“We need to bring ‘learning to people’ instead of ‘people to learning.” – Elliot Masie.
The publishing industry in India is among the top seven publishing nations in the world. According to FICCI, the industry has an estimated market of Rs. 10,000 crores, ranking India third after the US and UK in English language publishing. Educational publications hold a massive share in this industry as most of the learning materials printed are English.
The pandemic has shaken the education and the publishing industry. Although our education system was highly dependent on government aids, the pandemic has highlighted the behemoth improvement areas. Our education system was never built and thought for remote teaching and learning. The non-availability of printed textbooks, the primary source of knowledge, suddenly suffocated the entire cycle.
When we think of primary and secondary education, the typical picture is a classroom filled with students of different calibre and linguistic barriers and a faculty teaching from the textbook. Faculties and students follow the learning concepts based on the policies stipulated by the NCERT and NEP. Due to distribution challenges in remote areas, some institutions may not get the printed textbook before beginning a course year.
Online learning and digital textbook
The latest reports from Statista states that there are over 6,378 million smartphone users in India alone. Internet accessibility became the key to the continuation of learning during the pandemic. Although connectivity was still a challenge, faculty and students gradually adapted to teaching and learning through online and offline Learning Management Solutions (LMS). Most of the institutions, regardless of their size, started teaching online via live and recorded sessions.
Many higher education systems, to a certain extent, used digital textbooks besides online classes. The digital textbook was a new experience for the administration, faculty, and students. There were clear advantages: college administration had less burden of stocking, storekeeping, and distributing the books to the students, and there was a cost difference from the print textbooks. Students could enjoy anytime and anywhere access to the reading materials right out of their pockets. Post-pandemic, the scenario might change this behaviour; however, the clear advantages on all the fronts could see a better adoption or alternate solutions in the upcoming years.
Digitisation enhancing the interaction rate among students and the faculties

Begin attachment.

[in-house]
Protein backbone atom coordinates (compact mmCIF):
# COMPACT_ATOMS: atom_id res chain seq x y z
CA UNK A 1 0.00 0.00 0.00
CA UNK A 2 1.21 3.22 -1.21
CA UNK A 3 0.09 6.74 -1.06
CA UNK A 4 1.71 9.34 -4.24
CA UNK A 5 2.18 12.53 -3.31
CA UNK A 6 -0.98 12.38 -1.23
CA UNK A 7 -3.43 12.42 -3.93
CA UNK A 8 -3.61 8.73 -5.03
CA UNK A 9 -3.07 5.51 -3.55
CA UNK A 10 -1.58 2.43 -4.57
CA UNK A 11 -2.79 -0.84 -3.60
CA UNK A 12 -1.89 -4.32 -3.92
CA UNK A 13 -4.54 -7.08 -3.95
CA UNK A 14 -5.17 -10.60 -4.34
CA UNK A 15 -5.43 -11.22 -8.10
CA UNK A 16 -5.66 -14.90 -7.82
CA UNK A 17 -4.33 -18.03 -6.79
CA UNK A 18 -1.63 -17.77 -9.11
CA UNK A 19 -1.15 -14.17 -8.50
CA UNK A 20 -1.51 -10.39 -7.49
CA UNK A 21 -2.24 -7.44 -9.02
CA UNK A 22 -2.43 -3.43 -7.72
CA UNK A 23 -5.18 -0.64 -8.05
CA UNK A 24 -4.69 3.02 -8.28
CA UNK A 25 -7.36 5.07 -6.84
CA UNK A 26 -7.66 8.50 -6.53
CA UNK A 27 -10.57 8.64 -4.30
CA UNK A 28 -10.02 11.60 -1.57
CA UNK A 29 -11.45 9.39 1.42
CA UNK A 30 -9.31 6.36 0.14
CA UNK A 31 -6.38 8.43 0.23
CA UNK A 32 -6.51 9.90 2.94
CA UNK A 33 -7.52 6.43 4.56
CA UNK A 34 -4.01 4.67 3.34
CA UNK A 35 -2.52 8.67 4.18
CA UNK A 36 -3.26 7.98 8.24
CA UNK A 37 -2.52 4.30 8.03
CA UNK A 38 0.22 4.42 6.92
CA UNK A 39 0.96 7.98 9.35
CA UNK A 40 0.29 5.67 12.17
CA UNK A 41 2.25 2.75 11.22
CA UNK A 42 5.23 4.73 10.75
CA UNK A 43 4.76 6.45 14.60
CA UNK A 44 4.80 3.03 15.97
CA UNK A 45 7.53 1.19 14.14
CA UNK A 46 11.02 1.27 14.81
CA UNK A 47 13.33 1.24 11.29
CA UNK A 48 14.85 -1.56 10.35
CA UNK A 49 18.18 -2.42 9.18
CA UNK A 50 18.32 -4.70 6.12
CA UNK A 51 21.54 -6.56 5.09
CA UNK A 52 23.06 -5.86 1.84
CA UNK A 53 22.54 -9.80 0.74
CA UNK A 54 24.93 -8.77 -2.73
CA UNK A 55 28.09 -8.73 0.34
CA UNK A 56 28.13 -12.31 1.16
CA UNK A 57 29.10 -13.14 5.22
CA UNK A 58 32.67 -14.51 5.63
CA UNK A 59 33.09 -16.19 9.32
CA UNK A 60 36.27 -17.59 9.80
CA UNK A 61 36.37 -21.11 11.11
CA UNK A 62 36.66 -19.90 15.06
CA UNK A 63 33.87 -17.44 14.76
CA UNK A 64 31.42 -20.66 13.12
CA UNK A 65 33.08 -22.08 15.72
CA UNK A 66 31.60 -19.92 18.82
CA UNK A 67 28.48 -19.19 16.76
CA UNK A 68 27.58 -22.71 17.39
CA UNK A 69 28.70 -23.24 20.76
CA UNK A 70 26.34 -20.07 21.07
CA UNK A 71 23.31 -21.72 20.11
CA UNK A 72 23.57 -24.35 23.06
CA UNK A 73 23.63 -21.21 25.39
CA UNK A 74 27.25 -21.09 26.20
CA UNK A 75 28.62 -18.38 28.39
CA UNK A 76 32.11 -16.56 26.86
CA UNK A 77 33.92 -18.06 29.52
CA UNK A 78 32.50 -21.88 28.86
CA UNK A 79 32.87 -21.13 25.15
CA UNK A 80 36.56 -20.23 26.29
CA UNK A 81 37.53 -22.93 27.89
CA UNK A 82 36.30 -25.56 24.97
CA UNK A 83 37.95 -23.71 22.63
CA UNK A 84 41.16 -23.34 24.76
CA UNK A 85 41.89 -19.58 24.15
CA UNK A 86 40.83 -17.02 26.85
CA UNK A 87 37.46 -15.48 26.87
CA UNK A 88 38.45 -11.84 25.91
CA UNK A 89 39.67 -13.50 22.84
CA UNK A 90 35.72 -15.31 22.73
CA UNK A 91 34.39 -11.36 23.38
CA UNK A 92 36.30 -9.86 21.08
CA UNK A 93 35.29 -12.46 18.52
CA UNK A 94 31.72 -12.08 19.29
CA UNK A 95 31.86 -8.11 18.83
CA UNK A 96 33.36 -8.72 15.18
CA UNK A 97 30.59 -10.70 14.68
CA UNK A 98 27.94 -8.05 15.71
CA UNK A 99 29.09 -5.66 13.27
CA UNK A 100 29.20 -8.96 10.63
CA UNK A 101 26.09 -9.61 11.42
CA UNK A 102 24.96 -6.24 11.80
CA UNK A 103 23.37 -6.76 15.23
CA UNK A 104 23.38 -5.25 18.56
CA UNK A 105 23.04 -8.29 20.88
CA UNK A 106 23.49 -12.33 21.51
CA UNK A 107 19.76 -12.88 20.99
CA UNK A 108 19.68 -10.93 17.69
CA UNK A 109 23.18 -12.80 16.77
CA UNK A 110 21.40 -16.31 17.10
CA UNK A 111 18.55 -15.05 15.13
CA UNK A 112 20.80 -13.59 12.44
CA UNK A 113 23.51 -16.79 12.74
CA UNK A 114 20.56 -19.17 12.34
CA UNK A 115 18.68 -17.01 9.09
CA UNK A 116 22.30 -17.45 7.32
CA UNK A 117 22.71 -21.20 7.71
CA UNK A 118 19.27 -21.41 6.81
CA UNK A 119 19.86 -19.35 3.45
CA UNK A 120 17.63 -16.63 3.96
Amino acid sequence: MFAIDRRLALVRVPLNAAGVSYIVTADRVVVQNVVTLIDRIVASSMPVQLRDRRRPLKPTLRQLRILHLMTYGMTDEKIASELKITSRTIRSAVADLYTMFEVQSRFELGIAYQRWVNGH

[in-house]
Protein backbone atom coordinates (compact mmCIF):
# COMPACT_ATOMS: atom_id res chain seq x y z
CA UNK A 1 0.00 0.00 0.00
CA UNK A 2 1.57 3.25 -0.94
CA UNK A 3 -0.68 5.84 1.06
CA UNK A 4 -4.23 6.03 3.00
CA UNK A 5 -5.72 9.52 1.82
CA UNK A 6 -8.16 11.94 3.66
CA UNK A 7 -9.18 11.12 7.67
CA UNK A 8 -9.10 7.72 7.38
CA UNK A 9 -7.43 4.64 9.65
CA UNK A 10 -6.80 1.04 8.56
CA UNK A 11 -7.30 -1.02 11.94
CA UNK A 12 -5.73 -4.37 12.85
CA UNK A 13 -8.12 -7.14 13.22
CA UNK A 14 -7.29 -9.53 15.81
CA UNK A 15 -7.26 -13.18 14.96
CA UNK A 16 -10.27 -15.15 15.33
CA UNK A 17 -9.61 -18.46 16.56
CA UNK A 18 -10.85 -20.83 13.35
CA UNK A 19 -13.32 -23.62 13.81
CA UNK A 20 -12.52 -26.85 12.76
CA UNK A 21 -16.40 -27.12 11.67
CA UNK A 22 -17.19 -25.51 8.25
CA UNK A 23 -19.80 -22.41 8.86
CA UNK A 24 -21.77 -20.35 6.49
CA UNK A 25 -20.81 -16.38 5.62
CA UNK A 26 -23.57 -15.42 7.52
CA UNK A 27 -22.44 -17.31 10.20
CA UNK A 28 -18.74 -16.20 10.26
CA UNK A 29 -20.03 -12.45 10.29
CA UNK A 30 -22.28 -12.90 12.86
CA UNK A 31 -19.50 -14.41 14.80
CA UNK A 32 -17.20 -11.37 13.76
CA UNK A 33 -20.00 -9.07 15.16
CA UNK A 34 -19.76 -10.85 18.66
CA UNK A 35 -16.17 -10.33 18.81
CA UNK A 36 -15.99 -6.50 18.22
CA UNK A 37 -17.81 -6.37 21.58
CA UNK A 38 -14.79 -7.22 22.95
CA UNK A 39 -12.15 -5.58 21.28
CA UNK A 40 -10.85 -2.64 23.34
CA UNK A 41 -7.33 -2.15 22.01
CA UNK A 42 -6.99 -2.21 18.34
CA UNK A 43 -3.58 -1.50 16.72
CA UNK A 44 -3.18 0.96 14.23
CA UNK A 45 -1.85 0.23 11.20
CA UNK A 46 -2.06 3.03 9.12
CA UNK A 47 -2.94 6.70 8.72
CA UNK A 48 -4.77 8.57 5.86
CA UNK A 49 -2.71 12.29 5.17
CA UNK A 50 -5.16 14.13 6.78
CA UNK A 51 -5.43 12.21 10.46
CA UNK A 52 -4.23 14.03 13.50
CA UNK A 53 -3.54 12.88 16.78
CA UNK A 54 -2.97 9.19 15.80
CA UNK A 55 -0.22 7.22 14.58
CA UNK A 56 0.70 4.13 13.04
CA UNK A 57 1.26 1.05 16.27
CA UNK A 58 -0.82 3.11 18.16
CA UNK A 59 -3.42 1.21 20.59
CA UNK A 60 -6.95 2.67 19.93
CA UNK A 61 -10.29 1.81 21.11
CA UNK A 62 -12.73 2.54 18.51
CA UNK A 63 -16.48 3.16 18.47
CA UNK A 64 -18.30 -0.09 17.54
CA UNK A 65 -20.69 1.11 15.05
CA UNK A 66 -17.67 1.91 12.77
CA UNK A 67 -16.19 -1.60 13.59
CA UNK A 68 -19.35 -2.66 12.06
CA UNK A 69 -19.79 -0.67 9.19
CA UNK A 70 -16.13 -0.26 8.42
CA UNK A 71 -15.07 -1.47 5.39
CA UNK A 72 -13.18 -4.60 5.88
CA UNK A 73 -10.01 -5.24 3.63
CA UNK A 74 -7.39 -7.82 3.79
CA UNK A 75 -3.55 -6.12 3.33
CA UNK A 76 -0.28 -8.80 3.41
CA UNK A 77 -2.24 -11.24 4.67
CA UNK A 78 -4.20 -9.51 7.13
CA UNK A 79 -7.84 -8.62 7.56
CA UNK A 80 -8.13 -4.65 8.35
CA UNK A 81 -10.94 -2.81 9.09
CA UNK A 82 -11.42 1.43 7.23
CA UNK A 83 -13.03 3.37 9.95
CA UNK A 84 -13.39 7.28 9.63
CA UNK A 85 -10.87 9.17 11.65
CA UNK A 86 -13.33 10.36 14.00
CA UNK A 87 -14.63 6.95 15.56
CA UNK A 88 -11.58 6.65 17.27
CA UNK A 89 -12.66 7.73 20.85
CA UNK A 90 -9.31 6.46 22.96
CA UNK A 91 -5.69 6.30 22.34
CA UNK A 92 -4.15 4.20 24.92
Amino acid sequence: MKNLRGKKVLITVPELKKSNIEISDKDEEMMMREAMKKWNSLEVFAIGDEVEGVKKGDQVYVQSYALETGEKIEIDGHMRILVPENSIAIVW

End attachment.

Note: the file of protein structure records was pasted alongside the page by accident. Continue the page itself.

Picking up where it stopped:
Most of our education follows Auditory and Read & Write methods with little to nil on Visual and kinaesthetic (hands-on) forms of teaching. Our traditional education system does not recognise a student’s learning ability in which state; instead, it follows a predefined format.
Digital textbooks could improve the students’ learning ability. The content has visual engagement, auditory engagement, and prompts for the read & write, or guide for the hands-on ways of learning. Digital textbooks can also benefit from adding gamified and contextual content to improve learners’ perception and reproducing ability.
The significance of digitising of books
Publishers have challenges in updating their content every other year depending on the change in curriculum policies. It becomes unpredictable for the Publishers to overhaul their print inventory and distribution. Duplicate books are another issue to tackle. Some educational publishers have their content converted into digital books. There are many more exploring the digital journey.
Each educational publisher offers a dedicated platform to access the content. It makes it difficult for the students and teaching staff to use multiple publishing platforms to access the content. Aggregating platforms like Amazon’s Kindle may be trying to solve a problem. Until then, the conversion to digital textbooks will be looked at as an advantage but not delivering the intended experience for the teaching staff or the students. On the other hand, for the publishers, with digital textbooks, updating the content becomes more straightforward, managing the distribution, fighting against piracy, and the overall costs would come down.
Digital textbooks have shortcomings too – more screen time, data limitation for offline access, content in vernacular languages, and content non-availability for all the subjects.
The pandemic has skyrocketed the digital adoption rate in the education industry. It is time for educational publishers to create a holistic solution to bridge print and digital textbooks. Such a solution will allow the learner to get the best quality content and interactivity – pushing the competitive bar further.
Disclaimer: The views expressed in the article above are those of the authors’ and do not necessarily represent or reflect the views of this publishing house